13. Mr Vokes relied on the judgment in Celik v Secretary of State for the Home Department  EWCA Civ 921, in so far as it referred, at  and , to Article 5 of the Withdrawal Agreement obliging the United Kingdom and the European Union to act in good faith and to Article 31 which required the Withdrawal Agreement to be interpreted in accordance with the ordinary meaning to be given to the terms of the treaty in their context and in the light of its object and purpose. He submitted that the appellants had accrued five years lawful residence by August 2019 on the basis of their “Chen” derivative rights. They fell within the scope of the Withdrawal Agreement as they were “family members” for the purposes of Article 9(ii) and thus came under Article 10(1)(e)(i) as “family members of the persons referred to in points (a) to (d)…” who “(i) resided in the host State in accordance with Union law before the end of the transition period and continue to reside there thereafter” and submitted that the principles of proportionality in Article 18(1)(r) of the Withdrawal Agreement therefore applied. He relied upon  and  of Celik which interpreted Article 10(1)(e)(i) of the Withdrawal Agreement as protecting UK and EU nationals and their families who had exercised free movement rights before the end of the transition period and submitted that that applied to the appellants who ought therefore to be accepted as qualifying under paragraph EU11 of Appendix EU.
14. Ms McKenzie, in response, relied upon the respondent’s skeleton argument in which it was submitted that the appellants did not fall within the scope of the Withdrawal Agreement.
15. It was Mr Vokes’ submission that, adopting the purposive interpretation of the Withdrawal Agreement advocated in Celik v Secretary of State for the Home Department  EWCA Civ 921, and giving the natural meaning to the words “continue to reside there thereafter”, the appellants fell within the scope of Article 10 of the Withdrawal Agreement, specifically Article 10(1)(e)(i), having exercised free movement rights prior to the end of the transition period and having continued to do so thereafter, so ensuring that their EU national son would not be forced to leave the UK. However it seems to me that such an interpretation suffers from the same flaws as the arguments made when seeking to resist the challenge to Judge O’Keeffe’s decision in relation to the provisions of paragraph EU11 of Appendix EU, as it ignores the condition in Article 10(1)(e)(i) that the relevant family members were to have resided in the host state “in accordance with Union law” before the end of the transition period, which the appellants did not, once the sponsor turned 18. As made clear in the error of law decision of 11 July 2023, the appellant’s derivative rights endured only whilst their EEA national child was under the age of 18 and that once he turned 18, those derivative rights simply stopped and they no longer had any residence rights under the EEA Regulations 2016. I therefore disagree with Mr Vokes that the appellants fall within the scope of the Withdrawal Agreement, and do not consider that there is anything in  of Celik which supports his assertion that they do.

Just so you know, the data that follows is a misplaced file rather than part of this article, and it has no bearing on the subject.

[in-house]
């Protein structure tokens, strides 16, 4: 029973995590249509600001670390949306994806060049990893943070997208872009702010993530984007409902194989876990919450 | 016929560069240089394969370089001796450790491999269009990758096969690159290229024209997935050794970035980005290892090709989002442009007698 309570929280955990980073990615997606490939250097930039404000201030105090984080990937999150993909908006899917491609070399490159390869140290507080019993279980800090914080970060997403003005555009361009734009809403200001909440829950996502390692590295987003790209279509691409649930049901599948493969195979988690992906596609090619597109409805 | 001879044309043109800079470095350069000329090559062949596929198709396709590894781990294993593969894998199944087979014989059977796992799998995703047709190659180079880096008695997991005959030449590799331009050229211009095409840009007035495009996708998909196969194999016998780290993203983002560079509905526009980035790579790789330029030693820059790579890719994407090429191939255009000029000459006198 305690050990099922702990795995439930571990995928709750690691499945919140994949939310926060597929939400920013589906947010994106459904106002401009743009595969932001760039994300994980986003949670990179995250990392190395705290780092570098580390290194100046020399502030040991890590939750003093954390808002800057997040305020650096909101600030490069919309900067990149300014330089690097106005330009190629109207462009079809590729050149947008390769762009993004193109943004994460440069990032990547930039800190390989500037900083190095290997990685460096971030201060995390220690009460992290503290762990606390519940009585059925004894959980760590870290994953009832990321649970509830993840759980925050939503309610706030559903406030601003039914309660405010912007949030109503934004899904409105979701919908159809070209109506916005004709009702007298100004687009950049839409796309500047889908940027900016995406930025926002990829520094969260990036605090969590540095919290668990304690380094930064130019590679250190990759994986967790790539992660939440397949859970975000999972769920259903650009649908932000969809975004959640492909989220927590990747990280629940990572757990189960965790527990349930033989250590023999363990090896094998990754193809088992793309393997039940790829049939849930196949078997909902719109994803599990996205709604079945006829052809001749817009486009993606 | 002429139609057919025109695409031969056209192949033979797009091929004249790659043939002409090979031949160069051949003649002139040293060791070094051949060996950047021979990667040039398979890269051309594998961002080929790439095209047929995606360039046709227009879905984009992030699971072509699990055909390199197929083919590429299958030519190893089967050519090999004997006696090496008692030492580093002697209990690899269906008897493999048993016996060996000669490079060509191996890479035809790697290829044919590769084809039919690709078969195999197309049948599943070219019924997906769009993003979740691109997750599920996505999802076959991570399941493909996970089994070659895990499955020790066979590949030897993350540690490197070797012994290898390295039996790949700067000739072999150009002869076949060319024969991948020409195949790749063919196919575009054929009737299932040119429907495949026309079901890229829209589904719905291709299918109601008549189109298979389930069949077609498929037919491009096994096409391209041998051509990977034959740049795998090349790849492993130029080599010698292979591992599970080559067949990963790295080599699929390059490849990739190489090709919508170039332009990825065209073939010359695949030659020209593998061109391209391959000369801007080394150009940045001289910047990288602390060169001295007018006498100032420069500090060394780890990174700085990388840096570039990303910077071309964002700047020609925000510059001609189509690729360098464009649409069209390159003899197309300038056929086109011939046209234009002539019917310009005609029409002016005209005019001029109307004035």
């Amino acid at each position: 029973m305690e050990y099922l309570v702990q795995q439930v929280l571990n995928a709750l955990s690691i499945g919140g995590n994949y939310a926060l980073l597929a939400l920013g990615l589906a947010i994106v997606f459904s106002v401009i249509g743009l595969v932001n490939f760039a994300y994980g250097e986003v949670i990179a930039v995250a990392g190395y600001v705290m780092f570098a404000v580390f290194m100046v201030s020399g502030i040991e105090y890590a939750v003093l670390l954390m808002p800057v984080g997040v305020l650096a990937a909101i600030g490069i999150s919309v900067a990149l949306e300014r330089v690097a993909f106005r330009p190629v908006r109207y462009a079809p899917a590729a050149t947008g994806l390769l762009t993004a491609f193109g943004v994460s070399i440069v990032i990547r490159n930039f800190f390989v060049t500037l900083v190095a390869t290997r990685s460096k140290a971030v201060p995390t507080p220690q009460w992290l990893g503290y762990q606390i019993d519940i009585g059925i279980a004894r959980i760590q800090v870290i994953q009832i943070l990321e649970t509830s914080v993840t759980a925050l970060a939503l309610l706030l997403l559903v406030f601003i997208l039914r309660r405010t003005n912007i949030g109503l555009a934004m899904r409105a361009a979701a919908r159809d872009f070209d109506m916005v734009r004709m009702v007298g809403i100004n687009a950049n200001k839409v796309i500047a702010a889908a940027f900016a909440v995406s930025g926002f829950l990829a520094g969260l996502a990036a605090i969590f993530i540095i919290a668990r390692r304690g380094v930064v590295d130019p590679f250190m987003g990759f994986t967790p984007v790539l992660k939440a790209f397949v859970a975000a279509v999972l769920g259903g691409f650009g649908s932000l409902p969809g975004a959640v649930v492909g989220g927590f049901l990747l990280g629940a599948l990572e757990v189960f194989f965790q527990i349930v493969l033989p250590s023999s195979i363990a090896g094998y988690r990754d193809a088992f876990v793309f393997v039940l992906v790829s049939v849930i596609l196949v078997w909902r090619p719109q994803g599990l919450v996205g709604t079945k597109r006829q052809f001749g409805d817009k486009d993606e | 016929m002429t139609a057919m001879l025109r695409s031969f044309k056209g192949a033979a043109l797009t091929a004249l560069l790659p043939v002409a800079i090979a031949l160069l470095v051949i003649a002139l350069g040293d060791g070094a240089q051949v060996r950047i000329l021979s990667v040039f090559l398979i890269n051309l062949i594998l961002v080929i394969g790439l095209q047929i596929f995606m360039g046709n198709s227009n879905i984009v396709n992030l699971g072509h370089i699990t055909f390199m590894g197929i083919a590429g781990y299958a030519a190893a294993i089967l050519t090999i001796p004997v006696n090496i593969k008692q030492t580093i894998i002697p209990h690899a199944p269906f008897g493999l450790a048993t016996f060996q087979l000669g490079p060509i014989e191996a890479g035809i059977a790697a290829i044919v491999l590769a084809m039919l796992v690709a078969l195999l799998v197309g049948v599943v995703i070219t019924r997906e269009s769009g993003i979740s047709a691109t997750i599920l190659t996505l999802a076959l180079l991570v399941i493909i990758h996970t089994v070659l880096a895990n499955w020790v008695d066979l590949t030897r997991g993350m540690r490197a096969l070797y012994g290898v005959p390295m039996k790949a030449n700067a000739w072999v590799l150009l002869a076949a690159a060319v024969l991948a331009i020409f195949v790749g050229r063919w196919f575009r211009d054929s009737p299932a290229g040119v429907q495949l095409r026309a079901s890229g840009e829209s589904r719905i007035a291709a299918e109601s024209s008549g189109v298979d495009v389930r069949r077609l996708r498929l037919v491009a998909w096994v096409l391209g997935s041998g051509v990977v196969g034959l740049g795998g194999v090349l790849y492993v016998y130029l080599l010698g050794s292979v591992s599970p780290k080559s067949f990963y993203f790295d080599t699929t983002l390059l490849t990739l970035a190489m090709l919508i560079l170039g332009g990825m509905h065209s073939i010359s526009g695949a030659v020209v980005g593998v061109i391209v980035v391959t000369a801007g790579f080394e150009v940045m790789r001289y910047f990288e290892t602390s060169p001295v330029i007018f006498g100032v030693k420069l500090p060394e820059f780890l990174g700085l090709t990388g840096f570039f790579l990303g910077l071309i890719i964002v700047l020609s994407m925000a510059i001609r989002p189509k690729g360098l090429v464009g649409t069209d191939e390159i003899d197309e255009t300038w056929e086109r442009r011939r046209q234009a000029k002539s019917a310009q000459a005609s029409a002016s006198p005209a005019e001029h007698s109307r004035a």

16. As for Mr Vokes’ reliance upon Article 18(1)(r) of the Withdrawal Agreement, that is properly addressed at  of Celik, where it was made clear that “The principle of proportionality, in this context, is addressed to ensuring that the arrangements adopted by the United Kingdom (or a Member State) do not prevent a person who has residence rights under the Withdrawal Agreement being able to enjoy those rights after the end of the transition period. The principle of proportionality is not intended to lead to the conferment of residence status on people who would not otherwise have any rights to reside.” The appellants, as in the case of Celik, did not have any rights under Article 10(1)(e)(i) of the Withdrawal Agreement and the refusal to grant them residence status was not, therefore a disproportionate refusal of residence status which would have conferred rights already enjoyed under the Withdrawal Agreement. The fact that the appellants may have enjoyed residence rights under the EEA Regulations 2016 up until their EEA national son’s 18th birthday did not provide them with any rights after the transition period, whether or not they remained living in the UK. There was accordingly nothing disproportionate about the refusal to issue them with residence status under the EUSS.
17. For all these reasons, and for the reasons given in my decision of 11 July 2023, the appellants simply could not succeed under paragraph EU11 of Appendix EU and were not entitled to any status under the EUSS.
Notice of Decision
18. The Secretary of State’s appeal having been allowed and the decision of the First-tier Tribunal having been set aside, the decision is re-made by dismissing the appellants’ appeals.
Signed: S Kebede
Upper Tribunal Judge Kebede
Judge of the Upper Tribunal
Immigration and Asylum Chamber
12 October 2023